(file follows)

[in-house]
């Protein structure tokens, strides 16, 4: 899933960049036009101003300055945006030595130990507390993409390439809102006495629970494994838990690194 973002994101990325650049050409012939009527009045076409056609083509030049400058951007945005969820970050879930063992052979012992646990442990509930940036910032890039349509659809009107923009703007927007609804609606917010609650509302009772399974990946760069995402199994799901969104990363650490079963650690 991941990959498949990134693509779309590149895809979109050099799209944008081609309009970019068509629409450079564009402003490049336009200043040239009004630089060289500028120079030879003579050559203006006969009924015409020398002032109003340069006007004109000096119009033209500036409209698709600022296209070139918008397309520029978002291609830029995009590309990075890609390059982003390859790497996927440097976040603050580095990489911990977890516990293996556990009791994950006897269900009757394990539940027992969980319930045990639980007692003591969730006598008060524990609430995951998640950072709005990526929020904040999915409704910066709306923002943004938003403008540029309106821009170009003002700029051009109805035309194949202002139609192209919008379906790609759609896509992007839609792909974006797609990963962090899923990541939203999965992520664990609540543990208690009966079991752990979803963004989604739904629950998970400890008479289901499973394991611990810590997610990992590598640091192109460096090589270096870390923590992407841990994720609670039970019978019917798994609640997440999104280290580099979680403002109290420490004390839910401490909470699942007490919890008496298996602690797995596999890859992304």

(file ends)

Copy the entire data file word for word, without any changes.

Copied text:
[in-house]
């Protein structure tokens, strides 16, 4: 899933960049036009101003300055945006030595130990507390993409390439809102006495629970494994838990690194 973002994101990325650049050409012939009527009045076409056609083509030049400058951007945005969820970050879930063992052979012992646990442990509930940036910032890039349509659809009107923009703007927007609804609606917010609650509302009772399974990946760069995402199994799901969104990363650490079963650690 991941990959498949990134693509779309590149895809979109050099799209944008081609309009970019068509629409450079564009402003490049336009200043040239009004630089060289500028120079030879003579050559203006006969009924015409020398002032109003340069006007004109000096119009033209500036409209698709600022296209070139918008397309520029978002291609830029995009590309990075890609390059982003390859790497996927440097976040603050580095990489911990977890516990293996556990009791994950006897269900009757394990539940027992969980319930045990639980007692003591969730006598008060524990609430995951998640950072709005990526929020904040999915409704910066709306923002943004938003403008540029309106821009170009003002700029051009109805035309194949202002139609192209919008379906790609759609896509992007839609792909974006797609990963962090899923990541939203999965992520664990609540543990208690009966079991752990979803963004989604739904629950998970400890008479289901499973394991611990810590997610990992590598640091192109460096090589270096870390923590992407841990994720609670039970019978019917798994609640997440999104280290580099979680403002109290420490004390839910401490909470699942007490919890008496298996602690797995596999890859992304």